Pension is a type of post-employment benefits given to the employees. Defined Benefit (DB) and Defined Contribution (DC) pension schemes are two different forms of pensions which are adopted by the companies. A DC pension scheme is the one in which contributions are made into the pension plan by the employer. These plans are then invested through a financial intermediary. Employee and employer both can contribute into the plan. However, there is no other obligation of the employer other than making contributions into the plan. The future benefit to the employee depends on the performance of the funds. Therefore, the risk regarding the future benefit is born by the employee not the employer. The reporting in DC scheme is simple as employer only makes contributions with no future liability hence contributions are expensed in income statement. Only a current liability can occur in balance sheet if unpaid ...view middle of the document...
The reporting in DB scheme is quite complex as the future liability is due but the amount is uncertain. Therefore, in order to estimate the pension liability certain assumptions are made which may include average retirement age, average life expectancy after retirement, etc. Both IFRS and US.GAAP measure the pension obligation as the present value of future benefits for services provided to date. There are many other complexities like what discount rate to use for discounting. There can be vesting periods (certain criteria to be met by employee to be eligible for pension). Therefore, there can be estimation of the probability that some employees will not meet the vesting requirements. Based on this information current service cost (increase in the pension obligation due to increase in length of service in the current period) and present value of pension obligation is calculated. These estimates change over time and therefore, changes occur in the pension liability. If changes increase the pension liability, the increase is called the actuarial loss and if pension liability is decreased then it is referred to as actuarial gain (CFA, 2013).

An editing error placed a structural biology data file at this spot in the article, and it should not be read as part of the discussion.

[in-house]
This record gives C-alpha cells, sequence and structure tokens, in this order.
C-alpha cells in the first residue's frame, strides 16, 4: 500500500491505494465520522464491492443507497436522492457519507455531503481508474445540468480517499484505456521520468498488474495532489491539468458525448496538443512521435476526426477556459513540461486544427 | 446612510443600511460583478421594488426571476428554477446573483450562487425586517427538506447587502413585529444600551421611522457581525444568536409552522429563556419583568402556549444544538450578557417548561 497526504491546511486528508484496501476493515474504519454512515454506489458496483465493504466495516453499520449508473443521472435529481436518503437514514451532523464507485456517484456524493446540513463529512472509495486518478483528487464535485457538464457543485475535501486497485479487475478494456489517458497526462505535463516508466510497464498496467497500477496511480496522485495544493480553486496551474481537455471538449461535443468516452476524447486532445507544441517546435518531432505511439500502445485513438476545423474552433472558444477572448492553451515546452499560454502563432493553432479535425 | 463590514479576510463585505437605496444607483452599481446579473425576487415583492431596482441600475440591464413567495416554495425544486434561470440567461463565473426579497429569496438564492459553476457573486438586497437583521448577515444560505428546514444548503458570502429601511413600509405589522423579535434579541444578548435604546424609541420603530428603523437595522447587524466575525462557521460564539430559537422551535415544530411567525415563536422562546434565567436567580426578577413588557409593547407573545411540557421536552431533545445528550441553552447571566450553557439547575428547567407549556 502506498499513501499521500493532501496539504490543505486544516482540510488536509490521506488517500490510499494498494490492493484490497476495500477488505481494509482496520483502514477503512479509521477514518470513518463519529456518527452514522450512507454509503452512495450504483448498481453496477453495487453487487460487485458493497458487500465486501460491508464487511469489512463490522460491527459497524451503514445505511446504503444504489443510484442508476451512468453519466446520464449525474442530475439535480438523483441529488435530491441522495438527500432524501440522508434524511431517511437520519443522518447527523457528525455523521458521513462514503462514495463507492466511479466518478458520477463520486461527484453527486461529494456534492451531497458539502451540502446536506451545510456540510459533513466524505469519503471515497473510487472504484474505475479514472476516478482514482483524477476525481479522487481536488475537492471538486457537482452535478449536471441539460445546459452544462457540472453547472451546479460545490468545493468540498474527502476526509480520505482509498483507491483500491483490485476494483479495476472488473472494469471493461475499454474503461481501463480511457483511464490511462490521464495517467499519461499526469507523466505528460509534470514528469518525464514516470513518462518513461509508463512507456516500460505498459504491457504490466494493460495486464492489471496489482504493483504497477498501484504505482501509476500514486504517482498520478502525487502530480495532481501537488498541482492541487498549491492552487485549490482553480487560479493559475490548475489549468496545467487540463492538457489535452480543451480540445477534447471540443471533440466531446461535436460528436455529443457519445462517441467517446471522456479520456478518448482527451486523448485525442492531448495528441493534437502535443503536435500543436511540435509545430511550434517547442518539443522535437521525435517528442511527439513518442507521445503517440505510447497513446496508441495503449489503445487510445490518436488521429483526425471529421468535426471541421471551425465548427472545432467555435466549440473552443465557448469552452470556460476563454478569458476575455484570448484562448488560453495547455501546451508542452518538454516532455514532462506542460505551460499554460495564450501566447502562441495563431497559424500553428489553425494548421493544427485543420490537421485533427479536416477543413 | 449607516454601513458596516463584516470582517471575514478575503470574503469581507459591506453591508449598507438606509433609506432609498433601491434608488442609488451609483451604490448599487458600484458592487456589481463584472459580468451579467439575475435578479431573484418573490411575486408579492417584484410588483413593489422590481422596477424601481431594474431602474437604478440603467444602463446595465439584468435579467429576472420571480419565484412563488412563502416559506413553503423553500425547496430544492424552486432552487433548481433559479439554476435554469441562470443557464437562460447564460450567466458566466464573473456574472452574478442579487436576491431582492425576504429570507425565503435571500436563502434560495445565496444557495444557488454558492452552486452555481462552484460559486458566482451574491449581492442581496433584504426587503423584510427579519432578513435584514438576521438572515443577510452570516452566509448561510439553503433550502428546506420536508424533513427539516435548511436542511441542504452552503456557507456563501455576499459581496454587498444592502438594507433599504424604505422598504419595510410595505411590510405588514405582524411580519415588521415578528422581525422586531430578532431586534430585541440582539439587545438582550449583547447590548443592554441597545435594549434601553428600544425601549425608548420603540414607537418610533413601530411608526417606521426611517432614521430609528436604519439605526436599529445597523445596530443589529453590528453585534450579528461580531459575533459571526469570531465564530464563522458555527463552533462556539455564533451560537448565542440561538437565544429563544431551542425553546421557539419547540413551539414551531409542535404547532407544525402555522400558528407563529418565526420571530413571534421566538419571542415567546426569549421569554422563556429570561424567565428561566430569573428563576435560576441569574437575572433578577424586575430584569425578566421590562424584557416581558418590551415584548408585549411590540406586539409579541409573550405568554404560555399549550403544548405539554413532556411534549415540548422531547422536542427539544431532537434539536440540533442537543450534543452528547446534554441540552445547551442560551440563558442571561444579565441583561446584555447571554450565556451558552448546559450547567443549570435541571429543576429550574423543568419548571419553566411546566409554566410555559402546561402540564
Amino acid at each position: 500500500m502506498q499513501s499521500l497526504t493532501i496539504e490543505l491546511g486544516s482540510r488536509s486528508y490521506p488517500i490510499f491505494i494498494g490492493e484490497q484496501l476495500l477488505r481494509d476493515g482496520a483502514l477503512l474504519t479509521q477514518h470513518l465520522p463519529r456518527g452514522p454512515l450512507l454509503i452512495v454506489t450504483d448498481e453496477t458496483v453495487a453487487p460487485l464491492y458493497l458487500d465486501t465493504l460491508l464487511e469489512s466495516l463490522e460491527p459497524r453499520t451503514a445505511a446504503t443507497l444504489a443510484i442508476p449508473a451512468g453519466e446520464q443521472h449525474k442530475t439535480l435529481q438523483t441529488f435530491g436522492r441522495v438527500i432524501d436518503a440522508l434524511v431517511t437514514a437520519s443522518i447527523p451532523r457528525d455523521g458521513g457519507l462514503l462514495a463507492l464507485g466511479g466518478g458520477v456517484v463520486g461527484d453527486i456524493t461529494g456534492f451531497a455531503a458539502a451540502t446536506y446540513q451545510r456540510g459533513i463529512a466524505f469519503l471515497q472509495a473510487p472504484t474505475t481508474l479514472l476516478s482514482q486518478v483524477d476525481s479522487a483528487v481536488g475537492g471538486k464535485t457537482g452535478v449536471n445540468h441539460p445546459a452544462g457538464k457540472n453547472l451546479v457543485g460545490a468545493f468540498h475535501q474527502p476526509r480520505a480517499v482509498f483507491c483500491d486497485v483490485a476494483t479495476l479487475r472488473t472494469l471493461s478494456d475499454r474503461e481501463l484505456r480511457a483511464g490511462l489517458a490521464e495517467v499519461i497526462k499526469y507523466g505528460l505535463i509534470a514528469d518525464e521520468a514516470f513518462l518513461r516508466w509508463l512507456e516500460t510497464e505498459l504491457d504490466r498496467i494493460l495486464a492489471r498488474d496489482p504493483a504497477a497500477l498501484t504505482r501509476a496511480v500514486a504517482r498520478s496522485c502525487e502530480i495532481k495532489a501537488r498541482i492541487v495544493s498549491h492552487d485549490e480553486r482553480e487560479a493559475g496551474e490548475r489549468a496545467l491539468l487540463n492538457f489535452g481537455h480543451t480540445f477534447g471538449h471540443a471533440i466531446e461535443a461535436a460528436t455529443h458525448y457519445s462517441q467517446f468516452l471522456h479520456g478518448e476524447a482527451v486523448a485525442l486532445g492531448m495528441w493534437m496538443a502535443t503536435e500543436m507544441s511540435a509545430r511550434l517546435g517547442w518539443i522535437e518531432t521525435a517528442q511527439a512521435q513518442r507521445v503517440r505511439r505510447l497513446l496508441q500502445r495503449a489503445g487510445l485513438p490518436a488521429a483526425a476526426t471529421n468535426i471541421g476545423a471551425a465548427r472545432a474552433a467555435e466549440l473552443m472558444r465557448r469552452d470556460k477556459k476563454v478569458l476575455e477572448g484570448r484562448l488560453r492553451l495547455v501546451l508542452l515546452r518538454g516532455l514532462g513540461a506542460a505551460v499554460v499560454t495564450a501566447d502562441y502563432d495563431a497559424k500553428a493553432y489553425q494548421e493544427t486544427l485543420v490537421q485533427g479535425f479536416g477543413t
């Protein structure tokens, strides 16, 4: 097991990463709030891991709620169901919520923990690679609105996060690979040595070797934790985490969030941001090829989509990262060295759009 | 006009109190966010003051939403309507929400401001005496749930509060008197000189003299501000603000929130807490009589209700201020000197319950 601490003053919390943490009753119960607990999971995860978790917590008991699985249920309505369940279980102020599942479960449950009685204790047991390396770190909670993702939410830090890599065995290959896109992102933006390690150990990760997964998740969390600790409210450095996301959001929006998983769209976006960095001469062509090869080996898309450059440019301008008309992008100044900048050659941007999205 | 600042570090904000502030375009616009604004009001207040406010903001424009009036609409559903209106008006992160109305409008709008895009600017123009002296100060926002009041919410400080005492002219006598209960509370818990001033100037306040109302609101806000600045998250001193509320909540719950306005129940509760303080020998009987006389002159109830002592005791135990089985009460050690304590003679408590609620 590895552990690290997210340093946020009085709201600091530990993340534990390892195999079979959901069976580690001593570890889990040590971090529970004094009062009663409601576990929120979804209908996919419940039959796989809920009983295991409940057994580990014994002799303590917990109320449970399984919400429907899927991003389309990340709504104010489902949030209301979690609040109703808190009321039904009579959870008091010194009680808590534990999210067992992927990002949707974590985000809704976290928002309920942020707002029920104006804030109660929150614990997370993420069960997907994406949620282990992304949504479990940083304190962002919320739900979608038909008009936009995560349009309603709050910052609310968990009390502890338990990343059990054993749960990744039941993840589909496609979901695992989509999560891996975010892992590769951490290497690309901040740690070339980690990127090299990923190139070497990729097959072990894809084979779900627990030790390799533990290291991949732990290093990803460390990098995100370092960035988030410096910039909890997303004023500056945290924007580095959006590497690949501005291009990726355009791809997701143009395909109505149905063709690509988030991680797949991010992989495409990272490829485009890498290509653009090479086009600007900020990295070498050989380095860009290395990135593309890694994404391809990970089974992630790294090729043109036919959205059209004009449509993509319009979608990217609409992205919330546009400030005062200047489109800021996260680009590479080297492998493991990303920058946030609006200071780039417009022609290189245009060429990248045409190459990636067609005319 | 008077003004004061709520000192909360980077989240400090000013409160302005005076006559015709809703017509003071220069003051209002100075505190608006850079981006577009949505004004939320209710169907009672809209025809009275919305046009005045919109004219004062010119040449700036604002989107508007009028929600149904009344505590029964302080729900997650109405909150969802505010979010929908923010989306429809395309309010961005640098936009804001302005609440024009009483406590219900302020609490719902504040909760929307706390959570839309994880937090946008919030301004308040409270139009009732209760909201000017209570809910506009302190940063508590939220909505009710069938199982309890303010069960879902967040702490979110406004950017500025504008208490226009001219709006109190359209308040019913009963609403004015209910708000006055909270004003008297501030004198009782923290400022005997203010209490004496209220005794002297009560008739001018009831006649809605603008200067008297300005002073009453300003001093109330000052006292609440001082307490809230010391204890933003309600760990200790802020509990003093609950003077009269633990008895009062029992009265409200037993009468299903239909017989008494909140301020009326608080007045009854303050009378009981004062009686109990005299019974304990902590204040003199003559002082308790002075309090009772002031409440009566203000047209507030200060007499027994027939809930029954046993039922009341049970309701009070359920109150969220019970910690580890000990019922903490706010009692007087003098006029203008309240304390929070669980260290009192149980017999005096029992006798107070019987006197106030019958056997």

There are some differences under IFRS and US.GAAP reporting of pension liability. Actuarial gains/losses are recognized in OCI under IFRS however under US. GAAP they can be recognized in P/L or in OCI then subsequent amortization to P/L using corridor and faster recognition method. Net return on Plan assets are treated in same way in both standards as actuarial gains/losses however, expected return is used to calculate return on plan assets under US.GAAP where interest rate (yield of high quality corporate bond) is used under IFRS.
Currently due to many complexities involved under DB schemes certain companies are reluctant to use DB schemes and they are now shifting towards DC scheme. A recent example is the case of Boeing Company which is switching to DC scheme to “curb the unsustainable growth” in the pension liability (BBC, 2014). Many large US companies also shifted to DC to reduce costs including General Motors in 2012.